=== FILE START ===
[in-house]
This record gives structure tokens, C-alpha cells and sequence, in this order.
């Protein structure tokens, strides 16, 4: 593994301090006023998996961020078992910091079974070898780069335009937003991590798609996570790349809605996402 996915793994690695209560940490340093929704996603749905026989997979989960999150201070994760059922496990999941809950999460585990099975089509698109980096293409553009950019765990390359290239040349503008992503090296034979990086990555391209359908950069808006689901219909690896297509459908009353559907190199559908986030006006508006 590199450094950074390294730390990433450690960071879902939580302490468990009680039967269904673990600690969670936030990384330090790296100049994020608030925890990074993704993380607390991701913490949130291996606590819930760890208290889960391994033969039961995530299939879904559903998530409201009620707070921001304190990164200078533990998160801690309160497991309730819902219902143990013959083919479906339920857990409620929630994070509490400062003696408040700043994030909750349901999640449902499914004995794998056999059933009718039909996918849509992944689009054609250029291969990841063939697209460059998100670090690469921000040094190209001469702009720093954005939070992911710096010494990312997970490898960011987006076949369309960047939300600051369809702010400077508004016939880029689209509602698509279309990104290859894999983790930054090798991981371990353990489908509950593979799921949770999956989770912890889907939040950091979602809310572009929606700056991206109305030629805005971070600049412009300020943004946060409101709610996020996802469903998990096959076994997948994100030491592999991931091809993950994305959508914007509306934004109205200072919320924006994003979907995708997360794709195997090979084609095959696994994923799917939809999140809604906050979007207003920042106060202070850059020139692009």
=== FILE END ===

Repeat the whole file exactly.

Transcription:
[in-house]
This record gives structure tokens, C-alpha cells and sequence, in this order.
């Protein structure tokens, strides 16, 4: 593994301090006023998996961020078992910091079974070898780069335009937003991590798609996570790349809605996402 996915793994690695209560940490340093929704996603749905026989997979989960999150201070994760059922496990999941809950999460585990099975089509698109980096293409553009950019765990390359290239040349503008992503090296034979990086990555391209359908950069808006689901219909690896297509459908009353559907190199559908986030006006508006 590199450094950074390294730390990433450690960071879902939580302490468990009680039967269904673990600690969670936030990384330090790296100049994020608030925890990074993704993380607390991701913490949130291996606590819930760890208290889960391994033969039961995530299939879904559903998530409201009620707070921001304190990164200078533990998160801690309160497991309730819902219902143990013959083919479906339920857990409620929630994070509490400062003696408040700043994030909750349901999640449902499914004995794998056999059933009718039909996918849509992944689009054609250029291969990841063939697209460059998100670090690469921000040094190209001469702009720093954005939070992911710096010494990312997970490898960011987006076949369309960047939300600051369809702010400077508004016939880029689209509602698509279309990104290859894999983790930054090798991981371990353990489908509950593979799921949770999956989770912890889907939040950091979602809310572009929606700056991206109305030629805005971070600049412009300020943004946060409101709610996020996802469903998990096959076994997948994100030491592999991931091809993950994305959508914007509306934004109205200072919320924006994003979907995708997360794709195997090979084609095959696994994923799917939809999140809604906050979007207003920042106060202070850059020139692009």